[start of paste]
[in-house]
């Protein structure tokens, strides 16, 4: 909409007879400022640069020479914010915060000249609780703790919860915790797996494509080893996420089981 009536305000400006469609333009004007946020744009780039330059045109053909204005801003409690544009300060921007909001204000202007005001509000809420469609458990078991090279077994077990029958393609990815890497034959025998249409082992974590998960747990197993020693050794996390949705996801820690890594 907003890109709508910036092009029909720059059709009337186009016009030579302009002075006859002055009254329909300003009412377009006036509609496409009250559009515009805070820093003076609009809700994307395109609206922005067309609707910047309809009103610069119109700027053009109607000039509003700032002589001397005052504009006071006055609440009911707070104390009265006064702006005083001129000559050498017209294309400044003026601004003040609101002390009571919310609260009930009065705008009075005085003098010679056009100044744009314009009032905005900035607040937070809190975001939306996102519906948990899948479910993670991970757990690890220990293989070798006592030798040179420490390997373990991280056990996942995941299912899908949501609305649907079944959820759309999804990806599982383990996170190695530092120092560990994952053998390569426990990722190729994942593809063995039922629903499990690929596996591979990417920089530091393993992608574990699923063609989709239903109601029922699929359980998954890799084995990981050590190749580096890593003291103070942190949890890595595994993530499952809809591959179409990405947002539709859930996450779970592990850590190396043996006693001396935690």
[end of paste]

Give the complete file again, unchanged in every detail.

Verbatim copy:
[in-house]
């Protein structure tokens, strides 16, 4: 909409007879400022640069020479914010915060000249609780703790919860915790797996494509080893996420089981 009536305000400006469609333009004007946020744009780039330059045109053909204005801003409690544009300060921007909001204000202007005001509000809420469609458990078991090279077994077990029958393609990815890497034959025998249409082992974590998960747990197993020693050794996390949705996801820690890594 907003890109709508910036092009029909720059059709009337186009016009030579302009002075006859002055009254329909300003009412377009006036509609496409009250559009515009805070820093003076609009809700994307395109609206922005067309609707910047309809009103610069119109700027053009109607000039509003700032002589001397005052504009006071006055609440009911707070104390009265006064702006005083001129000559050498017209294309400044003026601004003040609101002390009571919310609260009930009065705008009075005085003098010679056009100044744009314009009032905005900035607040937070809190975001939306996102519906948990899948479910993670991970757990690890220990293989070798006592030798040179420490390997373990991280056990996942995941299912899908949501609305649907079944959820759309999804990806599982383990996170190695530092120092560990994952053998390569426990990722190729994942593809063995039922629903499990690929596996591979990417920089530091393993992608574990699923063609989709239903109601029922699929359980998954890799084995990981050590190749580096890593003291103070942190949890890595595994993530499952809809591959179409990405947002539709859930996450779970592990850590190396043996006693001396935690």